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China – Importance Of Proactively Addressing Employees’ Concerns – Cooper Case Study.

25 July 2013





Following the PepsiCo-Tianyi transaction, where the acquisition aroused mass protests from workers of PepsiCo bottling factories and ended up with significant unexpected expenses paid to the employees, the Cooper-Apollo transaction is now facing similar challenges. It highlights the importance of addressing employees’ concerns proactively at the early stage, to ensure smooth consummation of an acquisition.




The ink has not even dried yet on the press release, and the workers at Cooper Chengshan(固铂成山轮胎有限公司), a joint venture in China between Cooper Tire & Rubber Company (USA) (“Cooper Tire”) and Chengshan Group (China), are already on a strike. They are protesting against the acquisition of the company by Apollo Tyres (“Apollo”), an Indian tire manufacturer, as part of Apollo’s USD$2.5 billion leveraged buyout of the USA-based Cooper Tire. The industry describes the Cooper-Apollo deal, declared on June 11, 2013, as a “snake-swallowing-elephant” maneuver. On June 27, 2013, representatives of the trade union of Cooper Chengshan announced that the strike will continue unless the acquisition halts. The trade union expressed their two concerns to the media: (1) Apollo’s over-leveraged debt level at the closing of the deal, which would make the factory financially vulnerable to market demand declines; and (2) difficulties of accommodating a new Indian management style, after the factory has spent years transitioning into an American management style. On July 12, 2013, Cooper Tire publically announced that the acquisition was still moving forward but it is still unknown how the parties will address the employees’ concerns.


Similarly, in the strategic alliance between Tingyi Holding Corporation (“Tingyi”), known as the owner of Master Kong brand in China, and PepsiCo Inc.(“PepsiCo”), where Tingyi bought out PepsiCo's joint venture bottling operations, the acquisition aroused mass protests from workers of PepsiCo bottling factories. Even though the strike did not impede the deal, the parties paid significant unexpected expenses.


Employee Participation Rights under PRC Laws


Under PRC laws, it is explicitly stipulated that the employee’s employment contract is not affected  by the change of the employer’s shareholder.
The employer has no obligation to pay any severance in the context of an equity acquisition (except for the acquisition of an
SOE by a non-SOE).


Additionally, in a deal like the Cooper case, target companies have no obligations to obtain the consent of (or even to consult with) labor unions.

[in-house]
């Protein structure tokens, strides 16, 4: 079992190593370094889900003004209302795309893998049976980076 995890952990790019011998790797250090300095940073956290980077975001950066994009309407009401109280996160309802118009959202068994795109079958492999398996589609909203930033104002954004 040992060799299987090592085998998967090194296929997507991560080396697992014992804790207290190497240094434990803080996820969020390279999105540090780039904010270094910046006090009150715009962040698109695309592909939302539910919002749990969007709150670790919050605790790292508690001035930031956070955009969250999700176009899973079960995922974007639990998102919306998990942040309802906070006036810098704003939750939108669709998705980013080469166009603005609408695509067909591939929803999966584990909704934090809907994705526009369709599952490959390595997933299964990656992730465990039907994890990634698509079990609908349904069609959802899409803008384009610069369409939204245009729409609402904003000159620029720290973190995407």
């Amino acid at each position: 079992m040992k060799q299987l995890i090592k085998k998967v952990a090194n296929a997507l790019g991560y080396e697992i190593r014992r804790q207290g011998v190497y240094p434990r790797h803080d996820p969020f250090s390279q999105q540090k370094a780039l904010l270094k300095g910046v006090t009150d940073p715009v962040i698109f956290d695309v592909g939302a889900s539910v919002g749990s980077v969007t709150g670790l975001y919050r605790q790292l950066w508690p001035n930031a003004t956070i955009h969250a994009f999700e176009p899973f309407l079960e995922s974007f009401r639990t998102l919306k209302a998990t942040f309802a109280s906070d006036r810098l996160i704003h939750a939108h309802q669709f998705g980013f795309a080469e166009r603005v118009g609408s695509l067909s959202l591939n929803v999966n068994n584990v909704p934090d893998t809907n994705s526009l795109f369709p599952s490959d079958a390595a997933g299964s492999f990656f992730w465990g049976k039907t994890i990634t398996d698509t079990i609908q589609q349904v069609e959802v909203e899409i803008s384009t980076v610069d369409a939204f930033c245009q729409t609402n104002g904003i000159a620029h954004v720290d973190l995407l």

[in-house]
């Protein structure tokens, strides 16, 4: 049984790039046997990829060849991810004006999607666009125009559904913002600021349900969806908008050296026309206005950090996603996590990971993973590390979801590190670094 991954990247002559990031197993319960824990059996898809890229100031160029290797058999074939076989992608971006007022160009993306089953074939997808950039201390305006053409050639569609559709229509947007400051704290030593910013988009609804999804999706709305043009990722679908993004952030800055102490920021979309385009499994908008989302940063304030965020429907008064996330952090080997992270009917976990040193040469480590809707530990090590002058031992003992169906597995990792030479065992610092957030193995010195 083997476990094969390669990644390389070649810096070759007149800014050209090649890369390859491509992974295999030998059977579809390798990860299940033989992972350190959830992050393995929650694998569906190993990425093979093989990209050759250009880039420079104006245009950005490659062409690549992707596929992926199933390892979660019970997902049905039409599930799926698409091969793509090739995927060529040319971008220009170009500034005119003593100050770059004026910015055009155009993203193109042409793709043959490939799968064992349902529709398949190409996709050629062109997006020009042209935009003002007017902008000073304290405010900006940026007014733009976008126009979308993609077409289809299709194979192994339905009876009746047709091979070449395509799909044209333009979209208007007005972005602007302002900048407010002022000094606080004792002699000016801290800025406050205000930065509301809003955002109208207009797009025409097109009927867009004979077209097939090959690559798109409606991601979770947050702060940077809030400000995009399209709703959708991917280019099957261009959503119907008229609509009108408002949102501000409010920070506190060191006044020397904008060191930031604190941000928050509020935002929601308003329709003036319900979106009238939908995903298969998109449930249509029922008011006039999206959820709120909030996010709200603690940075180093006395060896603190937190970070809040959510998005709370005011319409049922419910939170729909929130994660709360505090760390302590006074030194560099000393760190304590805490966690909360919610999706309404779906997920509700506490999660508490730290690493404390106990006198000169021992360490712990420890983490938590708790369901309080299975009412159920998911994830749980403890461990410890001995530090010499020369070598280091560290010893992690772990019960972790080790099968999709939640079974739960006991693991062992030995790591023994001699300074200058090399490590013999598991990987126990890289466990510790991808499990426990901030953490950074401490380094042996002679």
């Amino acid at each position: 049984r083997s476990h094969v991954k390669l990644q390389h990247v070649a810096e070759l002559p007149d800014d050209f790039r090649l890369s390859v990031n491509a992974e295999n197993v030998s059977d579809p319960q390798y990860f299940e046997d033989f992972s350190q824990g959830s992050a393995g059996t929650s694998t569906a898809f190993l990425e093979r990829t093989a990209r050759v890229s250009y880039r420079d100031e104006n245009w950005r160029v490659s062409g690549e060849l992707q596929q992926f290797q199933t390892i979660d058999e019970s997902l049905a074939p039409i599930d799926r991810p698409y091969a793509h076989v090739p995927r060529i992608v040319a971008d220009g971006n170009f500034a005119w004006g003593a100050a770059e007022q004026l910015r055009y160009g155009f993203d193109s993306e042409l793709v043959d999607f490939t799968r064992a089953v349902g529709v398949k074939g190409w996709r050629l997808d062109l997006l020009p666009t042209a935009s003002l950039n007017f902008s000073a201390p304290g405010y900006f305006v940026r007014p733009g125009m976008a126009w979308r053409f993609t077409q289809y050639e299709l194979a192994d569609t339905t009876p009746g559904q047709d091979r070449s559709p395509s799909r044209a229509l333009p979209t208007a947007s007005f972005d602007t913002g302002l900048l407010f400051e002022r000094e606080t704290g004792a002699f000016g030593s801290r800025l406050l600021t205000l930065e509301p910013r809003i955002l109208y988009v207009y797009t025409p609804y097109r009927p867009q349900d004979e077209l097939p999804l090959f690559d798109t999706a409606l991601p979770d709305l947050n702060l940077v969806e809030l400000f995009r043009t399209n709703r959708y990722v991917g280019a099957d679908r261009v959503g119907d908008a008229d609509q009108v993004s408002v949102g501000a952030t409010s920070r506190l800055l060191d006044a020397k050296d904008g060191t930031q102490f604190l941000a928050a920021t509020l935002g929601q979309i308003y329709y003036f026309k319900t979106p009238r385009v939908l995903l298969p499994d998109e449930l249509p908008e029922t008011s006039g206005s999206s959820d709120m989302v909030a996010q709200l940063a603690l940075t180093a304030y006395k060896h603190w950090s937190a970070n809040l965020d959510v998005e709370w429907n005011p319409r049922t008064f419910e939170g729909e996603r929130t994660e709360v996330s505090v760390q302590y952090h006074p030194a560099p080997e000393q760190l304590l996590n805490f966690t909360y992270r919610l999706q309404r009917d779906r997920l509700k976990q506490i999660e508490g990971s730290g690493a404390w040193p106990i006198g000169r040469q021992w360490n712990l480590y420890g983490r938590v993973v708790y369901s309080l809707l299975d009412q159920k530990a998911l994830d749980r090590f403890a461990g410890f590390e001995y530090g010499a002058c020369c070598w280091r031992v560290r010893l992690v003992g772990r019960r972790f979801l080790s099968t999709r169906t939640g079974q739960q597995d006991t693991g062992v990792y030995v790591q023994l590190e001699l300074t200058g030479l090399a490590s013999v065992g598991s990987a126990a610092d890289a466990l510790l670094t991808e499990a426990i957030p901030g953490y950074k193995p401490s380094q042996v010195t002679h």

PRC laws provide only a general principle that trade union representatives have the right to attend, without the right to vote in, meetings of the board of directors of a Sino-foreign joint venture held to discuss certain significant issues (in particular, the issues relating to employee benefits). The PRC laws are silent on the detailed extent of employee participation in decision-making in the M&A process or integration process of the target company. This means that the burden falls on the buyer and the seller to ensure that the target company’s workforce is retained in a satisfactory manner.


The Cooper case and PepsiCo case shall warn international acquirers to pay more attention to the PRC target’s labor conditions/labor relation before entering into a transaction, and the issues will become more relevant where the acquisition contemplates change of control and/or entails culture challenges.


Lessons and Recommendations


A. Pre-deal planning: International acquirers of Chinese target companies shall recognize, and attempt to deal from the outset with, any integration issues that could complicate or delay the successful implementation of a transaction. Acquirers shall place special emphasis on ensuring the target company’s workforce’s satisfaction and its labor practice/conditions comply with the PRC laws.


B. Contractual arrangement: If the acquirer anticipates workforce dissatisfaction, the parties may set out in the acquisition agreement a specific condition that consent from trade union/a majority of employees must be provided before the acquirer has an obligation to consummate the acquisition. If the parties anticipate the retention of employees will incur costs (which may not necessarily be mandatory), a provision of such cost should be made upfront and agreed in the acquisition agreement.


C. Culture difference and communication issues: It is difficult to avoid the impact of culture difference during the integration of a cross-border M&A. However, foresight, communication, understanding and proper handling of these differences can reduce the difficulties during the transition period.



Jun He 5


For further information, please contact:


Daniel He, Partner, Jun He
[email protected]


Yu Cui, Associate, Jun He
[email protected]


Justin Xu, Associate, Jun He
[email protected]


Jun He Corporate/M&A Practice Profile in China


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